For myself I needed the ritual of it. The kiss to say “This isn’t goodbye but I have to go for a little while” then the slow walk down towards the beach. Each step became a prayer. My mind would notice. A bird, a stone, the things that mattered in the moment. The slow quieting of the mind and spirit as I moved down to the place where I would weep, laugh, scream, be human. No emotion too strong and never wrong but needful. Ritual always meant that certain things needed doing once I arrived. There was care of self and space. The floor would be cleared of leaves and twigs, sand swept, fire built, the things which gave space to emotion. Then once the fire was burning I could sit and quietly let myself be with what was needful.

No matter how hard the emotion, how deep I may have felt I had fallen, I always started with a prayer. A simple one. One that encapsulated the bond with Zah. No matter what pain I would experience my first thought, first need was to hold him safe back at the house. So the words would roll out, sometimes with tears but always with gratitude.

“O, Great Spirit who listens to all, hear me your littlest fox as I speak for my brother the bear. Make the moon shine softly during the nights of his childhood so that the warmth of his mother will always be in his memory. Make the berries grow in abundance and sweetness so that the vigor of his life will strengthen his heart and the years of old age shall never be a burden to his body. Let the wildflowers refresh his temperament so that his manner will always be carefree. Give his legs swiftness and strength so they will always carry him to freedom. Sharpen the senses of his ears and nose so they will always keep harm from him. Let only those men share his path who in their hearts know his beauty and respect his strength so that he will always be at home in the wilderness. Make men praise life so that no one needs to feel the shame that lives in a heart that has wronged. Then my wild brother, the bear, will always have a wilderness. As long as the sun travels the sky. O, Great Spirit, this I humbly ask as your littlest fox for my brother the bear. Keep him safe and his cubs too, and always let me see him dance in the joy of his being within the wild, wet woods of your creation.”

It was an adaption of something he had sent me years before when we first started walking and sometimes it was enough to bring me back to balance. To remember Zah and acknowledge the river of love which I felt for him. It was a daily prayer, but in the moment of imbalance it became even more powerful, more healing. It enclosed the important in safety so that they were kept out of whatever was turning me inside out. When everything settled back to peaceful balance the gratitudes would come, thanks for the little things and the big things. It would always start with the big things. The ocean, the place, the woods and beach, the big huge gifts that Creator had blessed me with which were important but not vital. Then slowly the gratitudes would become smaller. Our garden, our home, smaller and smaller till they reach the smallest but most important one, Zah. I always cried at that one, but they were tears of joy. People have told me that he should have been the biggest, but they miss the poet’s point.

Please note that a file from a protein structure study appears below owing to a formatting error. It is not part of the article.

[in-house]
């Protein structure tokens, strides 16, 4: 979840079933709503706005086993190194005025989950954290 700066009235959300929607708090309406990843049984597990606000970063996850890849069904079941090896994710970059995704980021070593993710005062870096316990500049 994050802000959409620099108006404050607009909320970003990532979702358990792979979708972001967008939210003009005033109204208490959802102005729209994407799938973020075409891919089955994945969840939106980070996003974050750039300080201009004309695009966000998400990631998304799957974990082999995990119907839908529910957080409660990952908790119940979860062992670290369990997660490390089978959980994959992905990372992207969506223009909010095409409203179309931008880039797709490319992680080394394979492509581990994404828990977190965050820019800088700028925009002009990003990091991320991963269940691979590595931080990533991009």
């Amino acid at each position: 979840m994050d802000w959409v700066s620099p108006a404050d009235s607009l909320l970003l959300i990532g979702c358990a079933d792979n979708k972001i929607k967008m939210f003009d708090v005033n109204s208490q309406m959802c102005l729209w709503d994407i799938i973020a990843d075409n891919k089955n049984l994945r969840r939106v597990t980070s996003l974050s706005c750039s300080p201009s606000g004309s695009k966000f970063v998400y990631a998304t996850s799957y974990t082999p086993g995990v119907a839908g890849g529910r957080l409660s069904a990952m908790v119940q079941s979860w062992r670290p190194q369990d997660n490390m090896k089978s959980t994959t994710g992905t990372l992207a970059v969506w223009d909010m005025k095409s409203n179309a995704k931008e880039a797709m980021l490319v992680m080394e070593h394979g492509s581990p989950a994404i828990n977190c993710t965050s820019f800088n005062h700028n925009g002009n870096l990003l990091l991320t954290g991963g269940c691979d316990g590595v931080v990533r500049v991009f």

Big things are easy to be grateful for. It’s easy to be grateful for sitting on a big beach with the sun on your face. The difficult thing is to see the small, the things which are easily forgotten or taken for granted. The things which are tiny but make all the difference in the world. Like a plate of sandwiches when you have forgotten to eat all day and are so engrossed in your writing, coffee by the bedside when you wake, a hug which isn’t requested or an “I love you” that isn’t always prompted with one beforehand. Like the electrons spinning to make up an atom they can be easy to forget because they are so small, but when we do the world falls apart into a vacuum of nothingness. So Zah was my smallest gratitude but he was always, always the most important one.

So with gratitudes said I would walk down to the ocean and wash my hands and face in the salt water. A pebble would be picked up and placed at the start of the path to my shepherd’s hut. One more reminder that I had come through the fire, been washed clean, and could return to my love and our home. Every step was still a prays but now it they were prays of gratitude. “Thank you for my beautiful bear, thank you for the holding and the love of him, thank you for our life and our living.” As I walked first through woods and on into the garden they would be included too. The flowers that grew, the vegetables and the fruit, the bees and the ducks, everything crystalized into prays and as they did the colours became more vibrant, the scents stronger, and the balance stronger. I would wrap an arm around his waist quietly and we would kiss tenderly. The bear and the littlest fox.